Let’s begin with a clear definition of love. Love is a decision to provide the very best for another even at a sacrificial cost. The words of 1 Corinthians 13 argue that love is not self-centered, it does not “seek its own” (vs. 5). When we decide to love someone we are deciding to give of our self even if it’s costly. Jesus and his death for us demonstrates that decision.
It is not hard to love those who love us. We happily give them anything they need regardless of the cost. It’s a two way street in which both sides give to make the relationship work. Parents give to their children and receive love from them, friends love and support one another. It is hard not to love someone who loves us.
Love is not an emotion; it is not a feeling. Love is a decision. Ideally, love is an irrevocable. We do not fall out of love with someone accidentally. It is a commitment and a vow which must be taken seriously. It is heartbreaking to see friendships and even families destroyed because someone changed their mind. I am glad that our Father is not so fickle. He loved the world, sinners all, and continued to act on that decision through the death of his only son (John 3:16).
The picture of perfect love is seen in Jesus. Consider for a moment what we bring into our relationship with Jesus. Sin, wickedness, deceit, rebellion and weakness all define our lives. Yet, in spite of all of that darkness, Jesus just keeps on loving. Even after we have become part of his bride, the church, we still fail. We are the self-centered spouse who seeks our own needs and desires above those of our Lord. But still, Jesus keeps on loving. We are the ones who pattern our lives after our own wants rather than the wants of the one who died for us. Still Jesus loves.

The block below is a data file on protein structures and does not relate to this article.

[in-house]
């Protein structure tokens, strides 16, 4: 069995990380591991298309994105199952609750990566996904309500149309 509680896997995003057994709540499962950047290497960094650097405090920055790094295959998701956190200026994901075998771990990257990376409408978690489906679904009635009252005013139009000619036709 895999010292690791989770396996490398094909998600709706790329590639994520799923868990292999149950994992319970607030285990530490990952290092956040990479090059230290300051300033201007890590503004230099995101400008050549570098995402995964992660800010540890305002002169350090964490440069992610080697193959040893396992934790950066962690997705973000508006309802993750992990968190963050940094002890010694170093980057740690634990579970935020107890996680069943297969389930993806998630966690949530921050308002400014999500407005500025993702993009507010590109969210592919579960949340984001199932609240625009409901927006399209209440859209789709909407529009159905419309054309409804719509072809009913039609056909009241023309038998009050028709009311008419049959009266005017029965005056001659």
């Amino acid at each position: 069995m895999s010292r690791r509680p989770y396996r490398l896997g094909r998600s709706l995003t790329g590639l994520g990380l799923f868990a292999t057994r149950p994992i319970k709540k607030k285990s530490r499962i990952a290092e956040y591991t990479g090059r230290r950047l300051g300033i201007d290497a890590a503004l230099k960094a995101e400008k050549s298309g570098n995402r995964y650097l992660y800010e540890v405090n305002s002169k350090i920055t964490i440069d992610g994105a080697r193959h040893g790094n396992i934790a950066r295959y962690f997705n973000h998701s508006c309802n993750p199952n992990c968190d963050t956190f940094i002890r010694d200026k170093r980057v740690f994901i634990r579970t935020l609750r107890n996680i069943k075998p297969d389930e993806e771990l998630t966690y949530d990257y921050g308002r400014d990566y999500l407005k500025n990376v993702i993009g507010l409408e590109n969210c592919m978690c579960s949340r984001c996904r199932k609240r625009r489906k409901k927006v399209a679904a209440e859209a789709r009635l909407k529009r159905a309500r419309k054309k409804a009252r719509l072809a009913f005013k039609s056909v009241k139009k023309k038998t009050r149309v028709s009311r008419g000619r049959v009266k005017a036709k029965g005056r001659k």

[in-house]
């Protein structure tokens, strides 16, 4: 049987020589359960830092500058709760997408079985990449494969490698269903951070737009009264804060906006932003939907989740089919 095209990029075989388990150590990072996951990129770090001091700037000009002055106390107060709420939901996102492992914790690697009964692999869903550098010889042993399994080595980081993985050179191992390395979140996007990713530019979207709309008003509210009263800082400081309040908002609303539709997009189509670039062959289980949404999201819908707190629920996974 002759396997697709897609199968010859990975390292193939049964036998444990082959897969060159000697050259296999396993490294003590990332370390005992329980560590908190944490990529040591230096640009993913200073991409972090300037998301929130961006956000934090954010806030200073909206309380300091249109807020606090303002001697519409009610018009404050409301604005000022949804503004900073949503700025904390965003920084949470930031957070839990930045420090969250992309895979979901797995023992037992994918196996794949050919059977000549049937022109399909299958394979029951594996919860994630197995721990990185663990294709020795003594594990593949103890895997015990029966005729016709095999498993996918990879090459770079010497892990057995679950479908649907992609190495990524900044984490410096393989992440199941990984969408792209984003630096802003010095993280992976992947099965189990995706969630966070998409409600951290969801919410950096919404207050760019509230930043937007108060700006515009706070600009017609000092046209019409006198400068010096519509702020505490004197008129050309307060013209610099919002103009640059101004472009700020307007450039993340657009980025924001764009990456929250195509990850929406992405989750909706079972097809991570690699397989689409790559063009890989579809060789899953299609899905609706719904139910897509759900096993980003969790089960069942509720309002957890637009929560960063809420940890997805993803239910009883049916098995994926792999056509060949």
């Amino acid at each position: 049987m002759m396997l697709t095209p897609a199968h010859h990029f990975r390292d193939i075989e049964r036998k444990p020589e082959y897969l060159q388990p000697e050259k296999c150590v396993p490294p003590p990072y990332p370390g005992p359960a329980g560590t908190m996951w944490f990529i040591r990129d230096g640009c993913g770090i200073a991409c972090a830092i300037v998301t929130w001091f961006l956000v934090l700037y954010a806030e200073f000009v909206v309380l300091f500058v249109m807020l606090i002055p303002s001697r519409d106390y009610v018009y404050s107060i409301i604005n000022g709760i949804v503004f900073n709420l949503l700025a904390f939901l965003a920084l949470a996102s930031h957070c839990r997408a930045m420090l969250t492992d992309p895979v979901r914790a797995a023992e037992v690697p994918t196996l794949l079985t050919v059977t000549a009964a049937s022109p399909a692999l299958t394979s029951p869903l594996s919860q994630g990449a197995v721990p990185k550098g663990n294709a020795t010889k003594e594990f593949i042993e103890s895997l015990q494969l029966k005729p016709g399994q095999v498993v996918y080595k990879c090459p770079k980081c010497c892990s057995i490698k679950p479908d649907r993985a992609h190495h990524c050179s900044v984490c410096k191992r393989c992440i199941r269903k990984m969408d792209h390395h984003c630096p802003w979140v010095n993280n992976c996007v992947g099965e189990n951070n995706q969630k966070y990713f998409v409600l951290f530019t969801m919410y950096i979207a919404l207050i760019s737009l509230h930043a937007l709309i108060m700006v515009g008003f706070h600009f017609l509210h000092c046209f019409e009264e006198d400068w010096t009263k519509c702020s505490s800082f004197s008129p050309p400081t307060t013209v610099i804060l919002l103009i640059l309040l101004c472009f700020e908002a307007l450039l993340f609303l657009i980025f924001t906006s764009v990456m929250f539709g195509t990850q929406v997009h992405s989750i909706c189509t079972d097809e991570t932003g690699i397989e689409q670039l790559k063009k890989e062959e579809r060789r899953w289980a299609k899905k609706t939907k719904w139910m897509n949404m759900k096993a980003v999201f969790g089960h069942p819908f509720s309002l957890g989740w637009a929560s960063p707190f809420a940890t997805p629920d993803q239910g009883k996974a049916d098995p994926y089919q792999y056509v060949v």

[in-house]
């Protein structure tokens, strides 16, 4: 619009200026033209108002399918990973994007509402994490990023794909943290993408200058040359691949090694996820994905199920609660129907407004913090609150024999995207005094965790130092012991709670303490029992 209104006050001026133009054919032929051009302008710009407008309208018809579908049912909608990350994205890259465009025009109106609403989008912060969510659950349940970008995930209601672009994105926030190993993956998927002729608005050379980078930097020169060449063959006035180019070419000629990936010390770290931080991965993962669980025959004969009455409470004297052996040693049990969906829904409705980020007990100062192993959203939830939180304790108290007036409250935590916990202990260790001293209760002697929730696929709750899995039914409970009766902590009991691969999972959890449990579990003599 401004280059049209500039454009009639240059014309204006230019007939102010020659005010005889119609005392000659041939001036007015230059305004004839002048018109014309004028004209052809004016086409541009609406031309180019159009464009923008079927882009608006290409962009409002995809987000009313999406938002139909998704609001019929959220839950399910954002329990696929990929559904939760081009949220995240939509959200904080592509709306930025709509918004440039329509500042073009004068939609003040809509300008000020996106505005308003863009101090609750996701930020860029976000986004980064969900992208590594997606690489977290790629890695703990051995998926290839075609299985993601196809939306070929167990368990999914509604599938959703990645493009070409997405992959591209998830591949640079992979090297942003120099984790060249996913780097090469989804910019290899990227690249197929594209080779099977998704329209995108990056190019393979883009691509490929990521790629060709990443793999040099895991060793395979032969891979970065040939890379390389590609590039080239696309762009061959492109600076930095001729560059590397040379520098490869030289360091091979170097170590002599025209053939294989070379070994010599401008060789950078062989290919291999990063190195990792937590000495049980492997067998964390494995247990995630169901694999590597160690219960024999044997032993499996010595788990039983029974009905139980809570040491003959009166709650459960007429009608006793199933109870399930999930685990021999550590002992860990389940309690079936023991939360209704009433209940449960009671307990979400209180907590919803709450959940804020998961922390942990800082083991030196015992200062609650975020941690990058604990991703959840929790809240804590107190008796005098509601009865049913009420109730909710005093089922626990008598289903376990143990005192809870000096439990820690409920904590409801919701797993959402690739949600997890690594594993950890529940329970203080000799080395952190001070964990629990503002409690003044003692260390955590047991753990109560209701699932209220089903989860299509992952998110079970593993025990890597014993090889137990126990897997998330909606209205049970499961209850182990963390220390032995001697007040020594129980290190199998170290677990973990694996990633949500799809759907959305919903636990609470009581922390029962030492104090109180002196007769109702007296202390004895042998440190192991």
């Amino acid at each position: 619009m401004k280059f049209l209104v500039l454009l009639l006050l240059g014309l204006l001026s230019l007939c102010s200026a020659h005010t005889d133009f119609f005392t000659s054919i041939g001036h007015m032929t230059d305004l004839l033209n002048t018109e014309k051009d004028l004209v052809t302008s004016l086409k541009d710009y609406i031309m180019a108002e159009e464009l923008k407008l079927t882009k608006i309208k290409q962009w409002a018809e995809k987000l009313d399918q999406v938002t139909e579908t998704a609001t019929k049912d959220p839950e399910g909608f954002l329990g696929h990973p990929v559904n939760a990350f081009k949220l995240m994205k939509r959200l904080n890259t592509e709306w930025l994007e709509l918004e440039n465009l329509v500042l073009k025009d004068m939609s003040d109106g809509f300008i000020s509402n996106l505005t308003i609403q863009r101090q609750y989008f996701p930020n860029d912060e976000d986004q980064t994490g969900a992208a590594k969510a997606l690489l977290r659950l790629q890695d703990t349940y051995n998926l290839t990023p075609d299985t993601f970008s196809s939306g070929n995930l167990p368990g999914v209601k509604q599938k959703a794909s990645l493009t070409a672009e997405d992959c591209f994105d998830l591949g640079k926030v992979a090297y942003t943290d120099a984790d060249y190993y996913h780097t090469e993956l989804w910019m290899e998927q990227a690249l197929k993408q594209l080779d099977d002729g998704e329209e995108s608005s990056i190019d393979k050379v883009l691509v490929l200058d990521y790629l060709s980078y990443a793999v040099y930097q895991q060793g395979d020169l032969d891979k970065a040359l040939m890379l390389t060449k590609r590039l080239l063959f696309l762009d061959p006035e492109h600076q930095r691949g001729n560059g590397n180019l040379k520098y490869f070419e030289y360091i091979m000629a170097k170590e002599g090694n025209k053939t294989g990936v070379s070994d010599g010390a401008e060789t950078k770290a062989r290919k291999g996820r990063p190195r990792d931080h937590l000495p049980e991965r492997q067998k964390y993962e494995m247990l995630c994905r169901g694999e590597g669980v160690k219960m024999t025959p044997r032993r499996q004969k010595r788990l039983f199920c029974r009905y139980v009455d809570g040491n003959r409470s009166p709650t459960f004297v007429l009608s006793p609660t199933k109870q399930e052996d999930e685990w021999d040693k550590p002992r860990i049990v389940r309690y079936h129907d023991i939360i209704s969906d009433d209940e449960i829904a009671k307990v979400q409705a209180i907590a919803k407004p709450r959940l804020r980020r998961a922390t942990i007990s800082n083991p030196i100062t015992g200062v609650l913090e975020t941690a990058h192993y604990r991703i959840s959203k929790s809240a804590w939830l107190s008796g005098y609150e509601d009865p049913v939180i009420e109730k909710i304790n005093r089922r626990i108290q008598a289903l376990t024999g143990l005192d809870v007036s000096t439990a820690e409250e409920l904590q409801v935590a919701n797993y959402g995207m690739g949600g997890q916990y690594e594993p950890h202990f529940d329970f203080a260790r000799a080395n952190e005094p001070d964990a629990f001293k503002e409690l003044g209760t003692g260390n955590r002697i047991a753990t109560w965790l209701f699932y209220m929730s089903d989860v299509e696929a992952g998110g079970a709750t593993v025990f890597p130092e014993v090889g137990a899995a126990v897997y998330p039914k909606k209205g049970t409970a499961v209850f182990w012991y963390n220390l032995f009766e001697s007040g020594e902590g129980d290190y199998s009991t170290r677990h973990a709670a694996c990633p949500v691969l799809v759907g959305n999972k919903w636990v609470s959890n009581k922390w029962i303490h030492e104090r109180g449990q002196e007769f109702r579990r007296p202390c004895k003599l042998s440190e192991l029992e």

Hosea was a prophet of ancient days used by God to call Israel back to the loving relationship they had enjoyed with Jehovah. But Hosea was also an object lesson. God required him to marry a “wife of whoredom” and to have children by her (Hosea 1:2). She was not the kind of woman a man would bring home to his parents. She certainly was not the kind of woman a man would want to marry. Don’t miss the lesson here. We are the whore. We are the one no one wants – except Jesus. In spite of our ugliness and sin, he marries us anyway and lavishes his love on us.
Hosea’s story is not over. After he marries this woman she cheats! She returns to her life of immorality and Hosea is commanded to go and bring her back (Hosea 3:1-2). One can hardly understand. But God is teaching us about his love. He called to us when we were sinners (Romans 5:8) and continues to call us even when we return to our sinfulness. Notice 1 John 1:9; “If we confess our sins, he is faithful and just to forgive our sins and to cleanse us from all unrighteousness.” For Jesus, love is not three strikes and you are out. It is an everlasting commitment to his bride, the church.
I am so thankful for his love. When I think of where I have been and where I am now I rejoice in the purity and patience of his love. I am the wife taken from whoredoms. I am the unfaithful one that he so gently retrieves from sinfulness.
What is love? Jesus!